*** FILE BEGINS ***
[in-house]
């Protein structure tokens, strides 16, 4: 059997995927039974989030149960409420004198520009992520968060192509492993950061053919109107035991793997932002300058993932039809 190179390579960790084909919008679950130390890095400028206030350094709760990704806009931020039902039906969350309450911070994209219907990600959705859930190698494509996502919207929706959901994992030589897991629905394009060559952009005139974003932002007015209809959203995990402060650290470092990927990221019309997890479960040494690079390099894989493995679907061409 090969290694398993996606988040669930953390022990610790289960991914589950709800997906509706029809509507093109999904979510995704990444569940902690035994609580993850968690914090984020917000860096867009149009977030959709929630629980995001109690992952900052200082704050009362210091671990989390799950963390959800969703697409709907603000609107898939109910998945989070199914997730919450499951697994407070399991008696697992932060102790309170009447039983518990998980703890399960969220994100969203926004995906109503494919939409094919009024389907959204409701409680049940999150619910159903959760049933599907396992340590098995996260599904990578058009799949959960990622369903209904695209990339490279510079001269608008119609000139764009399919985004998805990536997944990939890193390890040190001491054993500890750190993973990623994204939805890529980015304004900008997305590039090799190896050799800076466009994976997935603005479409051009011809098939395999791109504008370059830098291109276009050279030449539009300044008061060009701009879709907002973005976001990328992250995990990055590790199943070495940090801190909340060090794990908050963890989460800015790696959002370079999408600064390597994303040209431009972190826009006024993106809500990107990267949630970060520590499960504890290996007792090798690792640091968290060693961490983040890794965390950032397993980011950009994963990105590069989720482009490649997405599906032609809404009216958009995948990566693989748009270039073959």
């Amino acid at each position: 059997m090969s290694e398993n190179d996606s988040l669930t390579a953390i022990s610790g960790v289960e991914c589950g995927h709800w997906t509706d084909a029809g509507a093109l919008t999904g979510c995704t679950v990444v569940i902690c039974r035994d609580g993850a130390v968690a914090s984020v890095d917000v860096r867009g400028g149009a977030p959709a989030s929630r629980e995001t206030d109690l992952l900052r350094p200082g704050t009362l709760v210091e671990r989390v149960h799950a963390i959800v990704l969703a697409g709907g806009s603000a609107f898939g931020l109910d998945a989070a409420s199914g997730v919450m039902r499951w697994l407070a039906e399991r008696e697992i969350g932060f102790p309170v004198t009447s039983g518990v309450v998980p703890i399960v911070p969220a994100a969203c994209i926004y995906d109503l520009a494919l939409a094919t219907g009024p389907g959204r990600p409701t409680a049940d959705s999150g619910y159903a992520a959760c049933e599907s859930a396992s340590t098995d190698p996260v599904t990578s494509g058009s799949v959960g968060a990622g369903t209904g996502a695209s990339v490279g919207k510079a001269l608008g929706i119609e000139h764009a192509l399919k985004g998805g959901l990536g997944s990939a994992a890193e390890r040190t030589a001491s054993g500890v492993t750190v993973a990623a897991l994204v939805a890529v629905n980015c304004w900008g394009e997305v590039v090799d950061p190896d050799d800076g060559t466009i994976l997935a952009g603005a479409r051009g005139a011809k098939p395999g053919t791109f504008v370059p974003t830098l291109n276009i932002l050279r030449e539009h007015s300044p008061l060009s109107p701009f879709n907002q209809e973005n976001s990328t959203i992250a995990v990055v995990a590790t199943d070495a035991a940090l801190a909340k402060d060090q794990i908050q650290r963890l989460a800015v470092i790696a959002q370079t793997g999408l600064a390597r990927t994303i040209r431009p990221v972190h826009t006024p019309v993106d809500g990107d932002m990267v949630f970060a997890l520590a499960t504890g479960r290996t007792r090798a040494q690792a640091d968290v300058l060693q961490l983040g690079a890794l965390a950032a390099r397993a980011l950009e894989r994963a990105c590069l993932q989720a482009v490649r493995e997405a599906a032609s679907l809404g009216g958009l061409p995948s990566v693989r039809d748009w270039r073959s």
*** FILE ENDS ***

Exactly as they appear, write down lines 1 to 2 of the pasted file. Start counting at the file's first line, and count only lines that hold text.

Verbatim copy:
[in-house]
């Protein structure tokens, strides 16, 4: 059997995927039974989030149960409420004198520009992520968060192509492993950061053919109107035991793997932002300058993932039809 190179390579960790084909919008679950130390890095400028206030350094709760990704806009931020039902039906969350309450911070994209219907990600959705859930190698494509996502919207929706959901994992030589897991629905394009060559952009005139974003932002007015209809959203995990402060650290470092990927990221019309997890479960040494690079390099894989493995679907061409 090969290694398993996606988040669930953390022990610790289960991914589950709800997906509706029809509507093109999904979510995704990444569940902690035994609580993850968690914090984020917000860096867009149009977030959709929630629980995001109690992952900052200082704050009362210091671990989390799950963390959800969703697409709907603000609107898939109910998945989070199914997730919450499951697994407070399991008696697992932060102790309170009447039983518990998980703890399960969220994100969203926004995906109503494919939409094919009024389907959204409701409680049940999150619910159903959760049933599907396992340590098995996260599904990578058009799949959960990622369903209904695209990339490279510079001269608008119609000139764009399919985004998805990536997944990939890193390890040190001491054993500890750190993973990623994204939805890529980015304004900008997305590039090799190896050799800076466009994976997935603005479409051009011809098939395999791109504008370059830098291109276009050279030449539009300044008061060009701009879709907002973005976001990328992250995990990055590790199943070495940090801190909340060090794990908050963890989460800015790696959002370079999408600064390597994303040209431009972190826009006024993106809500990107990267949630970060520590499960504890290996007792090798690792640091968290060693961490983040890794965390950032397993980011950009994963990105590069989720482009490649997405599906032609809404009216958009995948990566693989748009270039073959």